BECKLEY,WV (WVNS) — A vacant building, now filled with controversy.
The former Zen’s Café building went up for sale four years ago after operating for a year as the café. At Tuesday’s city council meeting, council members had a first reading of an ordinance to purchase the building for $1.1 million.
Before voting, City Councilman Robert Dunlap explained he would abstain from voting due to a conflict of interest. This split the vote at three, leaving the deciding vote to Mayor Rob Rappold.
“I think he did the right thing. I don’t know how he would have voted had he been able to,” said Mayor Rappold.
Mayor Rappold said his confidence in the city and the organization moving into the building compelled him to vote in favor of the purchase.
“I think it maybe takes a leap of faith. Maybe it doesn’t, maybe it takes a little bit of foresight and a little bit of confidence in downtown Beckley, as opposed to allowing this building to lay dormant for another four years,” Rappold said.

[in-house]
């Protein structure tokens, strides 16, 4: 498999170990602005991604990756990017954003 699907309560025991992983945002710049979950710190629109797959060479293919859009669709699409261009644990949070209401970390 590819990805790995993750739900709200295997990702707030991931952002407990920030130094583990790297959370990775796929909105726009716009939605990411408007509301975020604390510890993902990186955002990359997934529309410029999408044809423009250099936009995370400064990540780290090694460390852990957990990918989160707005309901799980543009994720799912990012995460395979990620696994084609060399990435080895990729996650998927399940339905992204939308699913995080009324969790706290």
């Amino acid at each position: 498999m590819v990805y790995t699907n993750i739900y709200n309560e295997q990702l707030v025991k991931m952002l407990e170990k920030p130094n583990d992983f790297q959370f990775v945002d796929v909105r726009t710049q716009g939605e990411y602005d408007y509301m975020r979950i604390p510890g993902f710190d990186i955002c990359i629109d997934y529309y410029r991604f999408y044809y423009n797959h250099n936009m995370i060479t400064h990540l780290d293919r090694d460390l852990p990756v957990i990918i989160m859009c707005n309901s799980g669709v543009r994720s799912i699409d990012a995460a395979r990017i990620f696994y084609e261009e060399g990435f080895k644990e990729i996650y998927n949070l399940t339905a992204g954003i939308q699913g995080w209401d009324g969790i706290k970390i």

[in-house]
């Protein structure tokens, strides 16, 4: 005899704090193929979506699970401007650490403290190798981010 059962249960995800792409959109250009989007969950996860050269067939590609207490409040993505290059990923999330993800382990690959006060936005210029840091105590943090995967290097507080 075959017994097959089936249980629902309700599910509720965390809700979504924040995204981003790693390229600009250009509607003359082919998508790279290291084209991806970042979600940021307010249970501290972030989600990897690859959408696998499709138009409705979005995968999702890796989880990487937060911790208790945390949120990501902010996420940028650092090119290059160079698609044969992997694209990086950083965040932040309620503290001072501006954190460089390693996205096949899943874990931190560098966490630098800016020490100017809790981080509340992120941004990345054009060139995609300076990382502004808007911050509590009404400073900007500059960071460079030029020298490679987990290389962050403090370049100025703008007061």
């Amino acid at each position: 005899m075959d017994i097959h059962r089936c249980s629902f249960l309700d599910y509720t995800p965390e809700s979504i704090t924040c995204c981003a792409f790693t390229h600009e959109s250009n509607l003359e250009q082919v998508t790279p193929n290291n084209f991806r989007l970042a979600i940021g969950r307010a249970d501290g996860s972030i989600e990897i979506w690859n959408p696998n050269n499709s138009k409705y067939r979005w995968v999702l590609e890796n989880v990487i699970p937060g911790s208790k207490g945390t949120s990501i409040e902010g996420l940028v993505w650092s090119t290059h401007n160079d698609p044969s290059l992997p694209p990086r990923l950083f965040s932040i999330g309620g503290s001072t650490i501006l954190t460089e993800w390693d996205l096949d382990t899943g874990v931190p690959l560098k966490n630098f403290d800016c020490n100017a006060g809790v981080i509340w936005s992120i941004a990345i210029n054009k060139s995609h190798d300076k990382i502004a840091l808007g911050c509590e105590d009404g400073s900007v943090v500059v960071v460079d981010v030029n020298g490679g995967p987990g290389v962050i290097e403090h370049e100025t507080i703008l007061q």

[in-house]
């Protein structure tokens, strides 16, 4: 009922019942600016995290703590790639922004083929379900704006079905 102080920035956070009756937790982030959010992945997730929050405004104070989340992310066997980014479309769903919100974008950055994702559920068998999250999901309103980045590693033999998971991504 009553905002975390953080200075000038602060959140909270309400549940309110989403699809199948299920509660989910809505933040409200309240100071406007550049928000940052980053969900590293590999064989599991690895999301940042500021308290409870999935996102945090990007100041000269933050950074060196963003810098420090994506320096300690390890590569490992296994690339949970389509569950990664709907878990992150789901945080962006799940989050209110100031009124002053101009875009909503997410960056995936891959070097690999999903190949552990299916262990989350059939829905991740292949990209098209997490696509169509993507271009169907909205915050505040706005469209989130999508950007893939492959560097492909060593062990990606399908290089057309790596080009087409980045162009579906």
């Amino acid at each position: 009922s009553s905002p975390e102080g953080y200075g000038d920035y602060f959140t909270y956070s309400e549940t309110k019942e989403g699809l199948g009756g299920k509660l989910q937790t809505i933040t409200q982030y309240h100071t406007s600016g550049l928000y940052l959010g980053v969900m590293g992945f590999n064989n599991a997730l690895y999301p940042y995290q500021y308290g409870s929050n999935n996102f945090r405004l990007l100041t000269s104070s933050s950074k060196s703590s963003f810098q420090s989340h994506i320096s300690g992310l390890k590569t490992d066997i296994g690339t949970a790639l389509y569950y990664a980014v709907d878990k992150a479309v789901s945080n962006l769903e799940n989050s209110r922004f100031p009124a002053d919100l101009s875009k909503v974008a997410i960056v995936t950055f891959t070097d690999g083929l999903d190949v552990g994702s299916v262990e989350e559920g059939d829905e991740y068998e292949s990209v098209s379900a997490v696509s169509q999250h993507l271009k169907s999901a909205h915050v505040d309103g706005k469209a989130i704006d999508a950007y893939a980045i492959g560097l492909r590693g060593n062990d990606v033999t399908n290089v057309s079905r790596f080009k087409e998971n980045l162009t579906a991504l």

Councilwoman Janine Bullock said the concerns of the people she represents outweigh the potential positive impact.
“It does especially when I listen to my constituents and they have been having the infrastructure issues for a number of years,” said Bullock who represents Ward Five.
Bullock said she found herself in a difficult position because she does support the organization that will move in if the purchase is approved: a West Virginia based coffee shop that helps those fighting addiction and substance-abuse get back on their feet.
“Fruits of Labor, I am in agreement with that because I have worked with that population before at the federal prison, so the program itself will be a great, great program,” said Bullock.
For the first time since the pandemic, concerned citizens could speak their minds in person, and there were people who were afraid this purchase and lease could open Pandora’s box.
“You are gonna have multiple people to want the city, and us taxpayers to help fund their businesses,” said Kevin Reedy, the owner of Reedy Construction.
Reedy is the father of Beckley City Councilman Cody Reedy, who voted against the purchase. He said he and his son believe this money could be better spent on other things in the city.
“When you are spending money to tear something down, then you are spending money to buy something, why don’t you spend the money to make better what you have,” said Reedy.
The second reading of the ordinance will take place on July 27, 2021 with the vote coming right after.